Insolvency rules lead to retail collapse fears

The Trident fashions case, over whether council rates should be paid ahead of
administrators’ fees, is said to have put the insolvency industry back by 20
years and made liquidations more likely and administrations more difficult.

The courts recently ruled that council business rates should be treated as a
preferential creditors in an administration. The decision places a huge expense
burden on administrators attempting to save businesses paying business rates.
Retailers will be particularly hard hit by the ruling, given the large number of
properties they commonly operate from.

Justice David Richards said policy dictated that business rates for both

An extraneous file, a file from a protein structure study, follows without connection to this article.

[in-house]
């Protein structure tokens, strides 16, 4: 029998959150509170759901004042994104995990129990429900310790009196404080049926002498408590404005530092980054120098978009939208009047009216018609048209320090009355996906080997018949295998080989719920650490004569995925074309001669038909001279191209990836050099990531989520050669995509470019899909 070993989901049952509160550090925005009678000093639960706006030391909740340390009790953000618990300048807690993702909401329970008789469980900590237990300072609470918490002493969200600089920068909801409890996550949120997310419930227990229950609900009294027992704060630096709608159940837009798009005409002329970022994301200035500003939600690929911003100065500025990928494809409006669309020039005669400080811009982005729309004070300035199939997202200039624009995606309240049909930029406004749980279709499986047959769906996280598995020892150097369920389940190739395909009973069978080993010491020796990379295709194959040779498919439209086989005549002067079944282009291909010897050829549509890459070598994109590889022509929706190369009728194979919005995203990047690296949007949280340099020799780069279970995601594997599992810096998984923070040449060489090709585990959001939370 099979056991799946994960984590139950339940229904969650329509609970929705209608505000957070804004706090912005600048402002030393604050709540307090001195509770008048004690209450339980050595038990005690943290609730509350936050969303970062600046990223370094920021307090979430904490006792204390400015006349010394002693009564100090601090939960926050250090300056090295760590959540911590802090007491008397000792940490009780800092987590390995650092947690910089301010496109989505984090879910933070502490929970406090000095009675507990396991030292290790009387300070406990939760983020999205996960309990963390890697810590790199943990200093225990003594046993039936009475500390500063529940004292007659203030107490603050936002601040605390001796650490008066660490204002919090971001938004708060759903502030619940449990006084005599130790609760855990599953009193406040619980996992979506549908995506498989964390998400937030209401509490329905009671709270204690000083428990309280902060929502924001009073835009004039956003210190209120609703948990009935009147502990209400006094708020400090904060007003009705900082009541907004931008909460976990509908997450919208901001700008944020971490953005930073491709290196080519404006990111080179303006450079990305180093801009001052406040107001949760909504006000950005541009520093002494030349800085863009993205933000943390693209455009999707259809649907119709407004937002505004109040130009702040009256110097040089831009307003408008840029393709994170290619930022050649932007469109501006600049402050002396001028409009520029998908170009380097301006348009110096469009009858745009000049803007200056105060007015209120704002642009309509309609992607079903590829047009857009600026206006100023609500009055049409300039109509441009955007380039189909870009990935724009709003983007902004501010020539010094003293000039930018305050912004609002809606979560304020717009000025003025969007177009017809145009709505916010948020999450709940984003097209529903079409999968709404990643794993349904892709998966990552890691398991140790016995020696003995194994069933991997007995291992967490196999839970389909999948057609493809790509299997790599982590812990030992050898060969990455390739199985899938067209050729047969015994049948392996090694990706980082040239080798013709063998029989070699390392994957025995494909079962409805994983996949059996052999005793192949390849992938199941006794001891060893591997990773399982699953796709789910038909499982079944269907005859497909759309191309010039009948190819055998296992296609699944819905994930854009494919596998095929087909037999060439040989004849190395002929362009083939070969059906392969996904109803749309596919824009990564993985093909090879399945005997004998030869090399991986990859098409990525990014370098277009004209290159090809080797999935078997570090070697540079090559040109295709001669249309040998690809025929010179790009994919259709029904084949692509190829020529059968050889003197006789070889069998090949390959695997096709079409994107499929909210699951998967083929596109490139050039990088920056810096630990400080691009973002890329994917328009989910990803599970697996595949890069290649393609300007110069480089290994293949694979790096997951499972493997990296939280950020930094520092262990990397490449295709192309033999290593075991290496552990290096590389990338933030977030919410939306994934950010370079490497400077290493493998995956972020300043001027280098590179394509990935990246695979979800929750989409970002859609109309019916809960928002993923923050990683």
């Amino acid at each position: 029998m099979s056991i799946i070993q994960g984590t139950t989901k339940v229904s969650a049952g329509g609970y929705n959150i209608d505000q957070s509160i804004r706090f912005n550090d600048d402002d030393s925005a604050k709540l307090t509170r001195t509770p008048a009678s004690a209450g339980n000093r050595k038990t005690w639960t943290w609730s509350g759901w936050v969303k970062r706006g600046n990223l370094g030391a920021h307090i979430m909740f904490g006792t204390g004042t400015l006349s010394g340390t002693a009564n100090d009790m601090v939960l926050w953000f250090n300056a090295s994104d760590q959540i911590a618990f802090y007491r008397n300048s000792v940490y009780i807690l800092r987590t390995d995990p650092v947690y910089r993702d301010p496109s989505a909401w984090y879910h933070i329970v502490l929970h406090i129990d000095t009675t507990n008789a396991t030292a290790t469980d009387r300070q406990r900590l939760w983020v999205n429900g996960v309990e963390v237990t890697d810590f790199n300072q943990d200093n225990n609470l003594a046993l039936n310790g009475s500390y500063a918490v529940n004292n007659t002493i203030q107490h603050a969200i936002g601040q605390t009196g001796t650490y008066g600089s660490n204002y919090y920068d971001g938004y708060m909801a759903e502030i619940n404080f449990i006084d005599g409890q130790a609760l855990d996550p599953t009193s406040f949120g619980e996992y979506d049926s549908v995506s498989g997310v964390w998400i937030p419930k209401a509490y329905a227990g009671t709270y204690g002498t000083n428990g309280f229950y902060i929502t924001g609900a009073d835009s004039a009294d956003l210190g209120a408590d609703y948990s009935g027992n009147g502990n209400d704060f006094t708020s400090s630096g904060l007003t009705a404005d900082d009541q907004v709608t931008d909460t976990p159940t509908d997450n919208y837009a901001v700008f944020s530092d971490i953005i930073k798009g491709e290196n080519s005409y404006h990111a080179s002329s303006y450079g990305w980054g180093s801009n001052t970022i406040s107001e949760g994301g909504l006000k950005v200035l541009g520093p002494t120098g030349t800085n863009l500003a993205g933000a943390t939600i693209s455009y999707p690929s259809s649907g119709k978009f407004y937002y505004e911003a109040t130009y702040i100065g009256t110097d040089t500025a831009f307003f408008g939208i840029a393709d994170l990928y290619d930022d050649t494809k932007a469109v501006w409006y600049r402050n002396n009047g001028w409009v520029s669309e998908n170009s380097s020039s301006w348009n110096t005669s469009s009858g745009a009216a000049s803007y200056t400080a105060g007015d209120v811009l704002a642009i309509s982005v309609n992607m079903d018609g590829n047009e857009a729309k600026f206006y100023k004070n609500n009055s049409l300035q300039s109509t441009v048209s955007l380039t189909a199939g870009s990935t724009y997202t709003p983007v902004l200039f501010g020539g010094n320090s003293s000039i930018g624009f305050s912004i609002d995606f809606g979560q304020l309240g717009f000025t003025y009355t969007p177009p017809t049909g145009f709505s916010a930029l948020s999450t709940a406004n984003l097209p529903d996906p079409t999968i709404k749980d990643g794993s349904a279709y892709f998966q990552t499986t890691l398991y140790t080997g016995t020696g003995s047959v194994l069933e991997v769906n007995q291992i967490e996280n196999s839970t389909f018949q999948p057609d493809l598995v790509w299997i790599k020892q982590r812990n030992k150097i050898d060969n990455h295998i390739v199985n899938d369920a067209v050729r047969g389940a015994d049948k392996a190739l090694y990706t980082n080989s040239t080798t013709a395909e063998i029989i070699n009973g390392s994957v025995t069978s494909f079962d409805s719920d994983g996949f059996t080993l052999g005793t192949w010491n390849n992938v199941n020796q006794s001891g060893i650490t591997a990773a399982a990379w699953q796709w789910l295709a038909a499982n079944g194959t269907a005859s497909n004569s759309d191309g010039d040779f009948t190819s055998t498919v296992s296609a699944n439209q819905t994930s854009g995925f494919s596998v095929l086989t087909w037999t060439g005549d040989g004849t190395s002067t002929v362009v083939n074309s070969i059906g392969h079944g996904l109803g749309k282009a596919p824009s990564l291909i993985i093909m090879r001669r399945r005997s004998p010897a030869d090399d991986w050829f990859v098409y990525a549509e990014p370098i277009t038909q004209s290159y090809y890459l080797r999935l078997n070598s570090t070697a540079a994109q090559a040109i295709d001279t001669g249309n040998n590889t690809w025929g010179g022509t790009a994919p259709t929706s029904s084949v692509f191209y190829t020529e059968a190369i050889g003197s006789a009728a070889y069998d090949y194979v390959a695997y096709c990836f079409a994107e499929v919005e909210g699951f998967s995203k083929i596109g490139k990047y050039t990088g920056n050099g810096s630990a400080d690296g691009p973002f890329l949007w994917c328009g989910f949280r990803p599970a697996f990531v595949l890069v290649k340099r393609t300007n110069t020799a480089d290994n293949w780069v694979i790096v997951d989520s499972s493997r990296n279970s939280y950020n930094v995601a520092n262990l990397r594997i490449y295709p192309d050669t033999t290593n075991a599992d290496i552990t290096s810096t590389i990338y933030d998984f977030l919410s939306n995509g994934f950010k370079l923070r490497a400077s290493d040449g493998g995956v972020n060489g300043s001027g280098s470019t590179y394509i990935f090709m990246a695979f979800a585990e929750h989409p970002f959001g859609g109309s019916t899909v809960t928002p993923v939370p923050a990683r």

occupied and unoccupied properties should rank as an expense in an
administration. The profession has argued vociferously against the decision,
warning that the upshot of the extra cost could be businesses entering
liquidation rather than being saved.

The decision appears to go against the principles of government thinking. The
Enterprise Act 2003 was introduced to encourage a rescue culture for struggling

It is unlikely Trident administrators from Begbies Traynor will appeal, but
the profession is looking to the insolvency service to rewrite the rules to
circumvent the Trident decision.

In the meantime retailers are entering administration, so insolvency
practitioners are left to make tough decisions. Surely they must pay the rates?

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